Note that even though you might get the word “storage” in the execution plan, it doesn’t mean you actually see a smart scan in the end! Always check the session wait events and session counters for the word “smart” to make sure one is occurring.

SQL> select * from table(dbms_xplan.display_cursor('3xjhbw9m5u9qu',format=>'ALL'))
2  /

PLAN_TABLE_OUTPUT
--------------------------------------------------------------------------------------------------
SQL_ID  3xjhbw9m5u9qu, child number 0
-------------------------------------
select count(*) from order_items where product_id > 10

Plan hash value: 2209137760

-------------------------------------------------------------------------------------------------
| Id  | Operation                     | Name            | Rows  | Bytes | Cost (%CPU)| Time     |
-------------------------------------------------------------------------------------------------
|   0 | SELECT STATEMENT              |                 |       |       |   249K(100)|          |
|   1 |  SORT AGGREGATE               |                 |     1 |     4 |            |          |
|*  2 |   INDEX STORAGE FAST FULL SCAN| ITEM_PRODUCT_IX |   338M|  1293M|   249K  (2)| 00:50:00 |
-------------------------------------------------------------------------------------------------

Query Block Name / Object Alias (identified by operation id):
-------------------------------------------------------------

1 - SEL$1
2 - SEL$1 / ORDER_ITEMS@SEL$1

Predicate Information (identified by operation id):
---------------------------------------------------

2 - storage("PRODUCT_ID">10)
filter("PRODUCT_ID">10)

Column Projection Information (identified by operation id):
-----------------------------------------------------------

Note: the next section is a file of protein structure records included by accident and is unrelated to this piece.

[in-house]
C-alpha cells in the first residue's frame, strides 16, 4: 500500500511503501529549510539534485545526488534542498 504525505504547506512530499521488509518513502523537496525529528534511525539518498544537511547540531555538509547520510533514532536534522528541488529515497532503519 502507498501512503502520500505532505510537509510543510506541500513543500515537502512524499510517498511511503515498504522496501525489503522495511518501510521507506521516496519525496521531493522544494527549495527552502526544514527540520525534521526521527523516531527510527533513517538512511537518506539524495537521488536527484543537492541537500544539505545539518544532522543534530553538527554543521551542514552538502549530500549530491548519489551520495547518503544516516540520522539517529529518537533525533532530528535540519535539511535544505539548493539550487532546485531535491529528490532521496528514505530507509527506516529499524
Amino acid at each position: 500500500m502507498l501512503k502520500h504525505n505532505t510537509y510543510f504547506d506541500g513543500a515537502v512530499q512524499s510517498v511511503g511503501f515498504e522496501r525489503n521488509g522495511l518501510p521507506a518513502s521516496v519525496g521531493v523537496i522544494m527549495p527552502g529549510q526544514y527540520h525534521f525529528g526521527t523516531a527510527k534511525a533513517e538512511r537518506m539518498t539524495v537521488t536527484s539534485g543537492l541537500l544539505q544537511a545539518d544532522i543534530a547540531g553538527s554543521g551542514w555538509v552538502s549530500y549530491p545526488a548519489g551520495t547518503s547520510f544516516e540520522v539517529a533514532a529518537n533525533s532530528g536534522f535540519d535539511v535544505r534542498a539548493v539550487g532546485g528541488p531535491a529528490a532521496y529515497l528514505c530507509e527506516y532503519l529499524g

1 - (#keys=0) COUNT(*)[22]

31 rows selected.

This leads me to the next tool, SQL Monitoring, and it rocks.

Real Time SQL Monitoring

This is yet another awesome tool in your repository if you have the license. It allows you to check what’s happening during the execution of a SQL statement, which is more than useful in larger data warehouse style queries.

The easiest and most accessible way is to use OEM Grid Control or database console to view the report. I personally like to run the report in a putty session on a large screen. To make it easier to run the report based on a SQL ID I created the below script “report.sql”:

set trim on long 2000000 longchunksize 2000000
set trimspool on  pagesize 0 echo off timing off linesize 1000
select DBMS_SQLTUNE.REPORT_SQL_MONITOR(
sql_id => '&1',
report_level=>'ALL')
from dual;

With this at hand you can query v$sesssion for a SQL_ID and feed it into the code snippet.

Unfortunately I can’t upload text files to wordpress for security reasons, and posting the output here isn’t possible since the report is rather wide. I decided to run the report with HTML output and type “EM” instead an post the print screens. The command I used is sjhown below: